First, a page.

Did you ever think: Why in English does words such as sex and gender exist? Did you ever think about the difference? If not, but you are curious about it, this article is for you. I will explain why sex and gender have an important distinction and why is it not simple to call someone female or male, woman or man.  

 

Let’s start with the definition of ‘sex’. 

 

The oldest one I found was from 1985.  

 

“ ‘Sex’ is a word that refers to the biological differences between male and female: the visible difference in genitalia, the related difference in procreative function” (Oakley, 1985) 

 

And the World Health organization’s definition (WHO): 

 

“Sex refers to ‘the different biological and physiological characteristics of males and females, such as reproductive organs, chromosomes, hormones, etc.’ ”(WHO) 

 

Okay, so we have definitions. Let’s look at the language they are using. When they are referring assigned sex, we use female and male, not man or woman. Also, the definition doesn’t include intersex people, who are either male or female. The definition for intersex is: 

 

“Intersex is an umbrella term used to describe a wide range of natural bodily variations. In some cases, intersex traits are visible at birth while in others, they are not apparent until puberty. Some chromosomal intersex variations may not be physically apparent at all.”(UNFE)  

 

There is a whole discussion about what to put into the intersex conditions because the percentage of people will vary depending on it. If we include conditions such as Turner syndrome, Klinefelter’s syndrome, vaginal agenesis, Locah, the number will be estimated to be 1.7% worldwide but there are people that don’t agree with this (Fausto-Sterling, 200). Without these conditions, the number is estimated to 0.018% worldwide (Sax, 2002). I wanted to show you both sides of this intersex discourse. I’m not gonna get into that too much because it will take the whole newspaper to make a point. Also, if you want to read more about sex as a spectrum, I’d recommend an article written for Scientific American, “Visualizing sex as a spectrum” by A. Montañez. The spectrum of sex is shown as a graph.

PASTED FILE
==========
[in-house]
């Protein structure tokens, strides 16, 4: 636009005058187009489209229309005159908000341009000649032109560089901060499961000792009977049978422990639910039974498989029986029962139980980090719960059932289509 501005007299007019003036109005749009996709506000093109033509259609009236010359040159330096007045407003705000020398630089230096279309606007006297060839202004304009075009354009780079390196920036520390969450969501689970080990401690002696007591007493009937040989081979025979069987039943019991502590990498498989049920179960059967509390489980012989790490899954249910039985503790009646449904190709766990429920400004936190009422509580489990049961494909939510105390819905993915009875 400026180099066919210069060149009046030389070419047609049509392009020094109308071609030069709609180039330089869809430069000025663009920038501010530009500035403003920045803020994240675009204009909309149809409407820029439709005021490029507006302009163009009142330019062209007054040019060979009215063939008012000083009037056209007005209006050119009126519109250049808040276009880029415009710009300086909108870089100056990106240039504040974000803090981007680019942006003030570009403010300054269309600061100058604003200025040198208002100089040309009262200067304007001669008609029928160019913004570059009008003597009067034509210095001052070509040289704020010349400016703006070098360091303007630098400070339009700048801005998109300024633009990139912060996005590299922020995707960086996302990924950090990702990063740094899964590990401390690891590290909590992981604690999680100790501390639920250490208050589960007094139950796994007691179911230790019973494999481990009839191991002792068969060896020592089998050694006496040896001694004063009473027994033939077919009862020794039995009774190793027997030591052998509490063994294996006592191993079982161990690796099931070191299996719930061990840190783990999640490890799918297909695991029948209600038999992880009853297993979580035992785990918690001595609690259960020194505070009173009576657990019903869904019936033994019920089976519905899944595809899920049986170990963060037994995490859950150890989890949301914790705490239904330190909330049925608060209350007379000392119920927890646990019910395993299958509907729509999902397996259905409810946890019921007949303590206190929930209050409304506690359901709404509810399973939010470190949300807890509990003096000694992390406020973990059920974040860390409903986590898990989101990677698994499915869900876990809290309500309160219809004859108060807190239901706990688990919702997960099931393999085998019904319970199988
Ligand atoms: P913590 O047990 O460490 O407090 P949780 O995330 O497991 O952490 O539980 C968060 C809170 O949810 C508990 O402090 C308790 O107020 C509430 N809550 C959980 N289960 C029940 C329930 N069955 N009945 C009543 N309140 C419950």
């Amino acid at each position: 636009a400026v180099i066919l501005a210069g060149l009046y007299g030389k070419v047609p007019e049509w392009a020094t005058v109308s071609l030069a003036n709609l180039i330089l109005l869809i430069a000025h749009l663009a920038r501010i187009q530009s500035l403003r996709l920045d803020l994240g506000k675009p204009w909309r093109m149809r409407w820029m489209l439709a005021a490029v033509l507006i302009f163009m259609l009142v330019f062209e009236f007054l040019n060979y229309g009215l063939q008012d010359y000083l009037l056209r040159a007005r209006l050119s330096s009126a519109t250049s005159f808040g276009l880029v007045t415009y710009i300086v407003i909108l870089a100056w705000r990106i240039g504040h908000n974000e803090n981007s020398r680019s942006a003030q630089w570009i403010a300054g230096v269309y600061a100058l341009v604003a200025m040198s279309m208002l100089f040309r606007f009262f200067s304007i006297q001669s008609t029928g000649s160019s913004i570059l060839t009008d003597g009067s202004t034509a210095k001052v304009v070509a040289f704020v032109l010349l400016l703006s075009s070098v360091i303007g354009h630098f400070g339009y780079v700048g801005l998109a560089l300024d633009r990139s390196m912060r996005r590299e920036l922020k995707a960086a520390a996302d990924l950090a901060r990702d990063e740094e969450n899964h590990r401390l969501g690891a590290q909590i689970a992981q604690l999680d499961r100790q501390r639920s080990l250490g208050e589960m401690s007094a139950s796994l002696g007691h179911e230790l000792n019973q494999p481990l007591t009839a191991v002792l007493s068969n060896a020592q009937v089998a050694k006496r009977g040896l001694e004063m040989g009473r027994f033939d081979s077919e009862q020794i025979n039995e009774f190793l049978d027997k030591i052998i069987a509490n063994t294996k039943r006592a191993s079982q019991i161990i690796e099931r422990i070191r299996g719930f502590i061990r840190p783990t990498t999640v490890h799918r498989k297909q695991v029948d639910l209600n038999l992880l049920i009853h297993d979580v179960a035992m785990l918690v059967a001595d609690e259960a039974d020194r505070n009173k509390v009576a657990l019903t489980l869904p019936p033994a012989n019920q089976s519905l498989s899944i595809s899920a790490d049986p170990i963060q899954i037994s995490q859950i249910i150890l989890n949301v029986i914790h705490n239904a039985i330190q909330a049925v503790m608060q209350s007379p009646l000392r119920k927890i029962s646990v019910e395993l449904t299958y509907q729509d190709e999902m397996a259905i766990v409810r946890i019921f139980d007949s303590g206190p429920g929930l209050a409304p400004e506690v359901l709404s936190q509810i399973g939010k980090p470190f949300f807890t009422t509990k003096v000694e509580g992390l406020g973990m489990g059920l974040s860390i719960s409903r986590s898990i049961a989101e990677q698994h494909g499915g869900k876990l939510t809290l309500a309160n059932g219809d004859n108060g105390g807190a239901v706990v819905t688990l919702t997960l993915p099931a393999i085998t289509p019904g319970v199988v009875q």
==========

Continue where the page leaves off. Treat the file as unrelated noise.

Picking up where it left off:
Since we went through ‘sex’, let’s go to the easier topic, which is gender. 

First and foremost, gender is a social construct, it’s created by people and society.  

 

Gender, according to WHO: 

“Gender refers to the characteristics of women, men, girls and boys that are socially constructed.  This includes norms, behaviors and roles associated with being a woman, man, girl or boy, as well as relationships with each other. As a social construct, gender varies from society to society and can change over time.”(WHO) 

 

So once again, gender is a social construct. Not a biological thing, it was created by humans. Also, gender is a spectrum. Some people don’t like the roles associated with their gender, so they change it to find the most comfortable one. You can identify as a man, woman, both, neither or you can be just in the middle. We have a name for these categories. 

 

Transgender and Cisgender people: